This has been a planned post for some time, although as we progress through 2017 I feel as though this is a crucial time to publish the history of this building and how much it means to the town. Atherton Library, in its current form and indeed its only form for the past 112 years, is under threat and the future of the building is uncertain. I sincerely hope that this will not become yet another ‘Long Lost Histories’ of Atherton.

Atherton Library, York Street (Source: Own Photograph, 2017)

A long time coming: Eighteenth Century Origins

Since at least 1750 there has been a form of library in the Parish of Leigh (which at that time incorporated Atherton as well). The library started at Leigh Parish Church with a collection of books donated from Atherton Hall by Robert Gwillym (Lord of the Manor of Atherton). The books previously belonged to his brother, Charles Gwillym who died in 1748.

Members of this library had to be enrolled and they paid a subscription fee which allowed the collections to grow. Like modern libraries there was a fine of one shilling for late returns (unless a member was ill). In his impressive local history books, John Lunn notes the managers of this early library included:Robert Gwillym, the Vicar of Leigh,  the Curates of Atherton and Astley and several others. A note in the archives reveals Gwillym received £7/8/6 (£1053 in modern terms) in subscriptions and fees and he spent £2/10/0 (£354) on new books. The records also reveal the most popular works were those on Presbyterianism but also some lighter reading such as Daniel Defoe’s A Tale of Two Tubs.

By the late eighteenth and early nineteenth centuries there was a continued development of lending libraries linked in partnership with churches. For example, around 1760 a book club was started at Alder House and the collections were available for the woshippers at Chowbent Chapel; likewise Thomas Mort left some 250 volumes of books which were eventually held at St. Stephen’s in Astley. At the same time there was a real drive, led by these churches, to provide a basic education to local children. This in turn resulted in a better educated, more literate population than ever before.

The Nineteenth Century

However by the mid-nineteenth century there was still a lack of any library or similar cultural and educational building in Atherton. The Public Libraries Act of 1850 granted local boroughs the power to establish free public libraries. This was amended in 1855 to make it more inclusive, so the power to adopt the public library legislation was extended to parishes and the population requirement was dropped from 10,000 inhabitants to just 5,000. A parish or local borough could also adopt the legislation if 2/3 were in favour of it at a public meeting.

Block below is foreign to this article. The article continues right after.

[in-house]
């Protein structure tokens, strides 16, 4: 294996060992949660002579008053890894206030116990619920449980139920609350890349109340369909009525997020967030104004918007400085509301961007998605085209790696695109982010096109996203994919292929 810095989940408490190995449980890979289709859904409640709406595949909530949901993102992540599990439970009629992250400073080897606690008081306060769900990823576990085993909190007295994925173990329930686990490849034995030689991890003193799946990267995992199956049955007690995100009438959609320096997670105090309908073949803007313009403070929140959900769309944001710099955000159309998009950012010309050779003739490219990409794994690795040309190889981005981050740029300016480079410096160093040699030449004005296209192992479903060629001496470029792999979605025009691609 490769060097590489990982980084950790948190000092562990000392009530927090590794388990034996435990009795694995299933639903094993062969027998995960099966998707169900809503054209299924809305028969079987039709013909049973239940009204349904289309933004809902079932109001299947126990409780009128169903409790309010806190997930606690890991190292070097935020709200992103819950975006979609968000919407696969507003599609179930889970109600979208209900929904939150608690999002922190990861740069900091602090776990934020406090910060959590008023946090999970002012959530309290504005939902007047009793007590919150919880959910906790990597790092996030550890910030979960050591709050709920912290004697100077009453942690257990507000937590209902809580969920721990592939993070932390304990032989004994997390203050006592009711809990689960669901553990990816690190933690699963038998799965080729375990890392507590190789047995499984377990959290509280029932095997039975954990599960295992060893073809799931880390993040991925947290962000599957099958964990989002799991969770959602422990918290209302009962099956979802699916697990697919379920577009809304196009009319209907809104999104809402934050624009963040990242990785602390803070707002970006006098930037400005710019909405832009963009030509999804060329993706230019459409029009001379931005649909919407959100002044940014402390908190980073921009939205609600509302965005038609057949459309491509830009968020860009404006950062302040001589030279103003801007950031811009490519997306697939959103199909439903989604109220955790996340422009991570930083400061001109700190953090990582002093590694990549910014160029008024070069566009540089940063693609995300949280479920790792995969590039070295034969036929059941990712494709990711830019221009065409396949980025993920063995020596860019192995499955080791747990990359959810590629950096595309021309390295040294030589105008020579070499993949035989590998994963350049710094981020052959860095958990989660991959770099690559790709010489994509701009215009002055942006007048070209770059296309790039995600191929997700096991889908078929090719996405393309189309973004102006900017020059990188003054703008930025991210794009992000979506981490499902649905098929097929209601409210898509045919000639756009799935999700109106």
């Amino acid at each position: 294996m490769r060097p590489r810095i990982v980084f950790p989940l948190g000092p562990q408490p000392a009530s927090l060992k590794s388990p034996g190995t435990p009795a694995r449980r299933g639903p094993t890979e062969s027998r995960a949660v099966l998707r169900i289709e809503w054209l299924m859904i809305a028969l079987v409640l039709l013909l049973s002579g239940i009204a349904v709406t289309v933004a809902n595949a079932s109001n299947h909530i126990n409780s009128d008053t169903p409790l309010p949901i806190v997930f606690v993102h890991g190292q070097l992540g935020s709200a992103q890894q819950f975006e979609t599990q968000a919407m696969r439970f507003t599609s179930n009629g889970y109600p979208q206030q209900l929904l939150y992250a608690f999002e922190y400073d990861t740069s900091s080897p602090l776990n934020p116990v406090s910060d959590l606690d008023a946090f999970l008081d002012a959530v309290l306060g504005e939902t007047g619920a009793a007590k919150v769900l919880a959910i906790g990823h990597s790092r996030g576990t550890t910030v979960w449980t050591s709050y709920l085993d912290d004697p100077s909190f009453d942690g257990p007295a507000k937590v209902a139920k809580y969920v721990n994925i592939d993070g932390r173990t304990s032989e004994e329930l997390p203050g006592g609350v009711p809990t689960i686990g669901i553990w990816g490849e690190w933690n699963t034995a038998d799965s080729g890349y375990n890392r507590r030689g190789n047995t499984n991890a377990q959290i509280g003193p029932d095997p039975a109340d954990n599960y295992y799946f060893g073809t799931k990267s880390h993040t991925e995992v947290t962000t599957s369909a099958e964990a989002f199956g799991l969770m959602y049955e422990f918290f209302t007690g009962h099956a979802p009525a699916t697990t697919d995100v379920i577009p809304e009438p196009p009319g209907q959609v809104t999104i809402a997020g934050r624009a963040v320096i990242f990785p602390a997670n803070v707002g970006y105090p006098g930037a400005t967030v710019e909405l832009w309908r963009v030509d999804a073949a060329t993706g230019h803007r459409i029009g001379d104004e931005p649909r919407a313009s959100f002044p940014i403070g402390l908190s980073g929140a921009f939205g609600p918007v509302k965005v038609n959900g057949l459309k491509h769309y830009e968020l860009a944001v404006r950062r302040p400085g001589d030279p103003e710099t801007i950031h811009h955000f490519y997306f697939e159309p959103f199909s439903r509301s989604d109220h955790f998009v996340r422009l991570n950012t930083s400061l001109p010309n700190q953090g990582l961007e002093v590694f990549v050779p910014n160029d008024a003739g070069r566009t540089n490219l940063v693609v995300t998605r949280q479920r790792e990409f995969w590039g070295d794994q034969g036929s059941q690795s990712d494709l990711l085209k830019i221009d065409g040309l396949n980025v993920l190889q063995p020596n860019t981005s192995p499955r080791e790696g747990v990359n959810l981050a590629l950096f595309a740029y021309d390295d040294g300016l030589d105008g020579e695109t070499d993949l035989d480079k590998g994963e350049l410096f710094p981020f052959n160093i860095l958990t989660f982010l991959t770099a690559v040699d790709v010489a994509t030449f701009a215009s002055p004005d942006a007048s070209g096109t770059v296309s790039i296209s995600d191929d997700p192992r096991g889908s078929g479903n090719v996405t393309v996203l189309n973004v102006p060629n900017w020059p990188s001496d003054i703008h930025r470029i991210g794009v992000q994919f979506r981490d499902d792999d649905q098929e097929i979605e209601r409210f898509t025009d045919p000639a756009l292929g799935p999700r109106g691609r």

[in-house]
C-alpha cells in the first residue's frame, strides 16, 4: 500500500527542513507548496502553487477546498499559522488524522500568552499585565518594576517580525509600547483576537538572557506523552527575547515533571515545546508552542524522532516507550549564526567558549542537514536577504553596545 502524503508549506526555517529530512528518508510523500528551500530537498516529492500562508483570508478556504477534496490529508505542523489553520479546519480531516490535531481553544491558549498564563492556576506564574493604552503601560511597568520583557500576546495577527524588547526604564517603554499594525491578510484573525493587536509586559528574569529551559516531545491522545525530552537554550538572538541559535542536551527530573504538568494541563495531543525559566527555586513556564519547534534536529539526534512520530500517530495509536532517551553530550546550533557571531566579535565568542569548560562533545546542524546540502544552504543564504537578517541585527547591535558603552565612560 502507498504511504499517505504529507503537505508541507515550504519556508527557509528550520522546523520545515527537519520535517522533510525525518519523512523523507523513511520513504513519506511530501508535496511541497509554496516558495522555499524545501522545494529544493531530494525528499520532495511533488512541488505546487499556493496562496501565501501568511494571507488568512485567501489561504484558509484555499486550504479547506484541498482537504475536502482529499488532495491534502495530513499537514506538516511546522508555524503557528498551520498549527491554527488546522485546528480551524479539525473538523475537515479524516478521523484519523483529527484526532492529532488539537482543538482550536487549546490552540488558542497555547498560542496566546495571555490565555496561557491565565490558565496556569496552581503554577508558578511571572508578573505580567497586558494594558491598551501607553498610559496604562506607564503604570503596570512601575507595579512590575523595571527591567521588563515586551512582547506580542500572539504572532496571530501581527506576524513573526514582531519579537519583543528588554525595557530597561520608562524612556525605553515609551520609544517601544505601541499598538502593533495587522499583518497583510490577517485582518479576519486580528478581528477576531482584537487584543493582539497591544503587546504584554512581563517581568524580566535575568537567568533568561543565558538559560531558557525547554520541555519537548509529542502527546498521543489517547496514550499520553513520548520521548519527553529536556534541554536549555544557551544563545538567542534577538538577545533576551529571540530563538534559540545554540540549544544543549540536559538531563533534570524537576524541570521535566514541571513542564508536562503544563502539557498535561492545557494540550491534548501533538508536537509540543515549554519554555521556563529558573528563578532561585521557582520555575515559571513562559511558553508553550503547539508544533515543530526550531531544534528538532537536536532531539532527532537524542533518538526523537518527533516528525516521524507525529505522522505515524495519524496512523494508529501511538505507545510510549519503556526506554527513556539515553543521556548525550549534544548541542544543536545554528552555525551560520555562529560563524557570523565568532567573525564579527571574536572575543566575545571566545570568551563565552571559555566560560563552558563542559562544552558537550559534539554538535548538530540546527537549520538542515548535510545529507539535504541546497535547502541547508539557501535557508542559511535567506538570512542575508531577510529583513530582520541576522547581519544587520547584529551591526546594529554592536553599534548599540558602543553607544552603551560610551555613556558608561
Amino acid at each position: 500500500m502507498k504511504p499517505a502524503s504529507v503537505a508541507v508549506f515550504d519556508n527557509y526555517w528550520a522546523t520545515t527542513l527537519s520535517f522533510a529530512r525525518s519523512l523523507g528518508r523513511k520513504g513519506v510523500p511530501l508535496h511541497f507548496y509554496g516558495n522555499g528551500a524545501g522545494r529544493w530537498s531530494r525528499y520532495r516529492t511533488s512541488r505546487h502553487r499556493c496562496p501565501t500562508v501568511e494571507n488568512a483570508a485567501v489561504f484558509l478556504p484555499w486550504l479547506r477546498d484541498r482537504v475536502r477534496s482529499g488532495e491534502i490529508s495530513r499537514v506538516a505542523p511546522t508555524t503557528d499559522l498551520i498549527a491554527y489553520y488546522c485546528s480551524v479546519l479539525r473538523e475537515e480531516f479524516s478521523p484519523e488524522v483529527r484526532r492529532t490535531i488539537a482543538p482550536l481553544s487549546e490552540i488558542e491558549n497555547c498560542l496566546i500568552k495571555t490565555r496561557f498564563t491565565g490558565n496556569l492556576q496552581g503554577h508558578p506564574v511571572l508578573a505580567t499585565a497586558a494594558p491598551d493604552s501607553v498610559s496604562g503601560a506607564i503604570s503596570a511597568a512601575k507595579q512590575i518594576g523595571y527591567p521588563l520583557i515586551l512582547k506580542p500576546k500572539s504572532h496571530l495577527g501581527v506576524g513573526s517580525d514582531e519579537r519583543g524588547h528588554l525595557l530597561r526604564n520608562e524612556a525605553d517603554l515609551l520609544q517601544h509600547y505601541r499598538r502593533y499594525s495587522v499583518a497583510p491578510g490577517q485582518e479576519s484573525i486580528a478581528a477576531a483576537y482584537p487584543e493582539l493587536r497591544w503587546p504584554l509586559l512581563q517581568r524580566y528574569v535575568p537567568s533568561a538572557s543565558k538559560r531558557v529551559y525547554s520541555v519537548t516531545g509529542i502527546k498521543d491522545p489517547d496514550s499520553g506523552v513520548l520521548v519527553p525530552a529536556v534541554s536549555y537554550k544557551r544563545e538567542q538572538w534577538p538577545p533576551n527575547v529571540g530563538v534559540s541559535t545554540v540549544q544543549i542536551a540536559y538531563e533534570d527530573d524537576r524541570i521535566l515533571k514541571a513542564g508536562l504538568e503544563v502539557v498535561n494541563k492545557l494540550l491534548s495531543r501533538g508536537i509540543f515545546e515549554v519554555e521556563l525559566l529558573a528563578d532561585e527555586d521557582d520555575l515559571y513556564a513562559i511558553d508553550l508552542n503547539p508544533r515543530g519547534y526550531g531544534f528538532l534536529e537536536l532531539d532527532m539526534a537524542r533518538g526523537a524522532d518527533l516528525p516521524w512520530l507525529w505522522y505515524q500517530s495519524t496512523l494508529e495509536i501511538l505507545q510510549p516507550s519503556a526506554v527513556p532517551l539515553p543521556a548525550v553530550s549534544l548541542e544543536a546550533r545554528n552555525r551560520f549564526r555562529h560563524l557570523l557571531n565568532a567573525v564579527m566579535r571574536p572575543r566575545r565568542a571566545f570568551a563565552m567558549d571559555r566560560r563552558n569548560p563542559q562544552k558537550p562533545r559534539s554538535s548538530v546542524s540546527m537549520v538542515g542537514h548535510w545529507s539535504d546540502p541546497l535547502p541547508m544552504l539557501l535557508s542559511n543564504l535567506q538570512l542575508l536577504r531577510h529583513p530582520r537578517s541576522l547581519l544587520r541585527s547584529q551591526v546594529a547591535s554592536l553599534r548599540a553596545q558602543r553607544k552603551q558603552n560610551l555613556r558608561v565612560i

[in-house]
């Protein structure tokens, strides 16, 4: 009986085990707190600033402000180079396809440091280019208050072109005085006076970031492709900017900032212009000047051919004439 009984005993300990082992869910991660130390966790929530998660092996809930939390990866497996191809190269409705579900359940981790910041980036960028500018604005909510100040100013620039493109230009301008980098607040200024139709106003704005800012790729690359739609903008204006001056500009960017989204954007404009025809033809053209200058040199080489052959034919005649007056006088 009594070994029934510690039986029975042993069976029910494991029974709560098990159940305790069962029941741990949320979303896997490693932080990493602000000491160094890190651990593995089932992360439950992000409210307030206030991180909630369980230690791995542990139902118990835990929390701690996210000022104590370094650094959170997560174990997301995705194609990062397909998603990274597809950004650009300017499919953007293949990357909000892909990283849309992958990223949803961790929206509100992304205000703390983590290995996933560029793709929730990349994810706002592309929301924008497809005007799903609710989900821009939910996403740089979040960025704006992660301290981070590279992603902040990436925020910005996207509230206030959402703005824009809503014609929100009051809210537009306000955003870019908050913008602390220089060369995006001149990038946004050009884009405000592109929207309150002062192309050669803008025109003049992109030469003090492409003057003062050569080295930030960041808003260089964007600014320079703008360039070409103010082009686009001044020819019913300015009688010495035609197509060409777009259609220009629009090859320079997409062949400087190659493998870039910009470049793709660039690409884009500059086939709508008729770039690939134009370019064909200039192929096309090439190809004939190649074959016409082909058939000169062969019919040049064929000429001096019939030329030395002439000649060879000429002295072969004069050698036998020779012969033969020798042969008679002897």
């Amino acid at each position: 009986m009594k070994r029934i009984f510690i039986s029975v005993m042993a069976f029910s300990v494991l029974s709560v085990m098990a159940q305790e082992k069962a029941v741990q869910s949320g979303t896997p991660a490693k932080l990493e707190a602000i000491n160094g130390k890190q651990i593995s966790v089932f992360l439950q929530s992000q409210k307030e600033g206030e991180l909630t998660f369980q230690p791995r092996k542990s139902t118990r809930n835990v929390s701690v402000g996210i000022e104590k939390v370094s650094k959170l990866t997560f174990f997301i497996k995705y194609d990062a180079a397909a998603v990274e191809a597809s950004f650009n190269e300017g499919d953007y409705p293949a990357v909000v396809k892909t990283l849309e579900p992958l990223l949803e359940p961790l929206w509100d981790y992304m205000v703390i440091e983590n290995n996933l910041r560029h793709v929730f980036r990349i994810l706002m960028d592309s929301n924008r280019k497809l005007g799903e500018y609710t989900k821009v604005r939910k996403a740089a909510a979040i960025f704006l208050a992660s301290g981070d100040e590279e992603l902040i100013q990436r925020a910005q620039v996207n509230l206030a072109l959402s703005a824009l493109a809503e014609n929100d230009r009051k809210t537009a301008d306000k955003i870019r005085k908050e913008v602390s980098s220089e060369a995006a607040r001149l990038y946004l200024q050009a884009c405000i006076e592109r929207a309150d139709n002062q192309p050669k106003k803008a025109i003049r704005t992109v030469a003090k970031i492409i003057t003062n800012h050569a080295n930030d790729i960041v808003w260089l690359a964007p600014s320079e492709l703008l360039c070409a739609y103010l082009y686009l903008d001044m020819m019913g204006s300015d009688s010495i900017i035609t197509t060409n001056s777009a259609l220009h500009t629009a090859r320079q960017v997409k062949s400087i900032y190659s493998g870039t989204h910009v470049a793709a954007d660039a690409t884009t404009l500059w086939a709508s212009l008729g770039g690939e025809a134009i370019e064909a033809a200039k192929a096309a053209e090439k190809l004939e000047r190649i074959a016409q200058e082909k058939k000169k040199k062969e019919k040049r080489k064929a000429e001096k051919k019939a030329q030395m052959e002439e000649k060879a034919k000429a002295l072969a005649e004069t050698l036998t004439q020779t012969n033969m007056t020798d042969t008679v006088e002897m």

By the 1860s the residents of Atherton had taken matters into their own hands. They formed the Atherton Literary and Mutual Improvement Society. In April 1864 the society held a concert of vocal and musical instruments in Atherton; tickets cost 1 shilling for the front seats and 6 pence for seats behind. The money raised was to purchase books with the intention of setting up a public library.

However the Atherton Local District Board, which was only formed in 1863, was reluctant to take up the Library Acts. In April 1867 a new subscription library and adjoining reading room was opened by the Unitarians of Chowbent Chapel. The library, was located above the school room of the lower school on Alderfold Street (now part of Footprints Nursery).  The collection of 1000 books, which had their origins in the Alder House book club, were available to all the townspeople. The library was only open Friday evenings and the fees amounted to 4 shillings and 4 pence for the year but they were paid in installments each quarter. Mr G.S. Holmes was the librarian. At the opening, Maramduke Charles Frankland (1815-1888) Reverend of Chowbent Chapel read extracts from Kendrick’s Archaeology and History to the public gathered there.

The first library to be located in Atherton, the subscription library of 1867, was located on the upper floor on the infants school at Chowbent Chapel, visible in this photo. (Source: Own Photograph, 2016)
Frankland was an avid supporter of the Public Libraries Act and he tried to convince the ratepayers to adopt the Libraries Act several times (unfortunately he would not live to see it implemented). In November 1871 the Atherton Local Board debated on the Act again and a requisition was signed by 17 ratepayers but it was still unsuccessful. The Local Board realised they simply could not afford to build and maintain a free library under the existing ‘penny rate system’. In 1879 Frankland spoke at the Atherton Collieries’ Village Club in Howe Bridge and expressed his regret at seeing so many “young fellows lounging about the shop windows” and his desire for a free public library “for those who had passed the day of their early youth and were entering upon manhood.”

By the 1890s, the subscription library above Chowbent School was still the only library service for the town with a population of 15,833. The library was now open only on Thursday evenings and Edward Manley was librarian as well as acting as nuisance inspector, school attendance officer and chief of the fire brigade. Finally in 1897, the Local Board which had now become Atherton Urban District Council, decided to adopt the Public Library Act to celebrate Queen Victoria’s diamond jubilee. This in turn coincided with the demolition of the Public Hall on Bolton New Road to be replaced with the Town Hall. Therefore a new, purpose-built library would have to be constructed – which would not have been possible without a grant from Andrew Carnegie’s Trust.